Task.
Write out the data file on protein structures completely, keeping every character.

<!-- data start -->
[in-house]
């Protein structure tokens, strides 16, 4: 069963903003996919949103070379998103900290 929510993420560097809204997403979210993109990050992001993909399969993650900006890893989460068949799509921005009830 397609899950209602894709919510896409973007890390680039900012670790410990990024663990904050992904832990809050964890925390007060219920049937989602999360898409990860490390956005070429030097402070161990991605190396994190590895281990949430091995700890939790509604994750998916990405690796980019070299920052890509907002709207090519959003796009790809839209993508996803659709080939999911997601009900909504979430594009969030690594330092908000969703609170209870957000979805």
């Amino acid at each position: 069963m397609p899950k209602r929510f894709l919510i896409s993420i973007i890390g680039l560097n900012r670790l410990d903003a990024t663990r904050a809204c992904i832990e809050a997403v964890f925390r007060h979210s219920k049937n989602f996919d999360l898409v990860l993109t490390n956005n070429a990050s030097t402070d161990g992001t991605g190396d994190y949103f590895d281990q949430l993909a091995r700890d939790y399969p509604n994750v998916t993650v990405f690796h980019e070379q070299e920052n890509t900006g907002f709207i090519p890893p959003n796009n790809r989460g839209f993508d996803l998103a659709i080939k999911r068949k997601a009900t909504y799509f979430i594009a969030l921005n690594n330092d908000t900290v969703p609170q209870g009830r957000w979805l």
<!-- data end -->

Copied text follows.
[in-house]
């Protein structure tokens, strides 16, 4: 069963903003996919949103070379998103900290 929510993420560097809204997403979210993109990050992001993909399969993650900006890893989460068949799509921005009830 397609899950209602894709919510896409973007890390680039900012670790410990990024663990904050992904832990809050964890925390007060219920049937989602999360898409990860490390956005070429030097402070161990991605190396994190590895281990949430091995700890939790509604994750998916990405690796980019070299920052890509907002709207090519959003796009790809839209993508996803659709080939999911997601009900909504979430594009969030690594330092908000969703609170209870957000979805």
């Amino acid at each position: 069963m397609p899950k209602r929510f894709l919510i896409s993420i973007i890390g680039l560097n900012r670790l410990d903003a990024t663990r904050a809204c992904i832990e809050a997403v964890f925390r007060h979210s219920k049937n989602f996919d999360l898409v990860l993109t490390n956005n070429a990050s030097t402070d161990g992001t991605g190396d994190y949103f590895d281990q949430l993909a091995r700890d939790y399969p509604n994750v998916t993650v990405f690796h980019e070379q070299e920052n890509t900006g907002f709207i090519p890893p959003n796009n790809r989460g839209f993508d996803l998103a659709i080939k999911r068949k997601a009900t909504y799509f979430i594009a969030l921005n690594n330092d908000t900290v969703p609170q209870g009830r957000w979805l």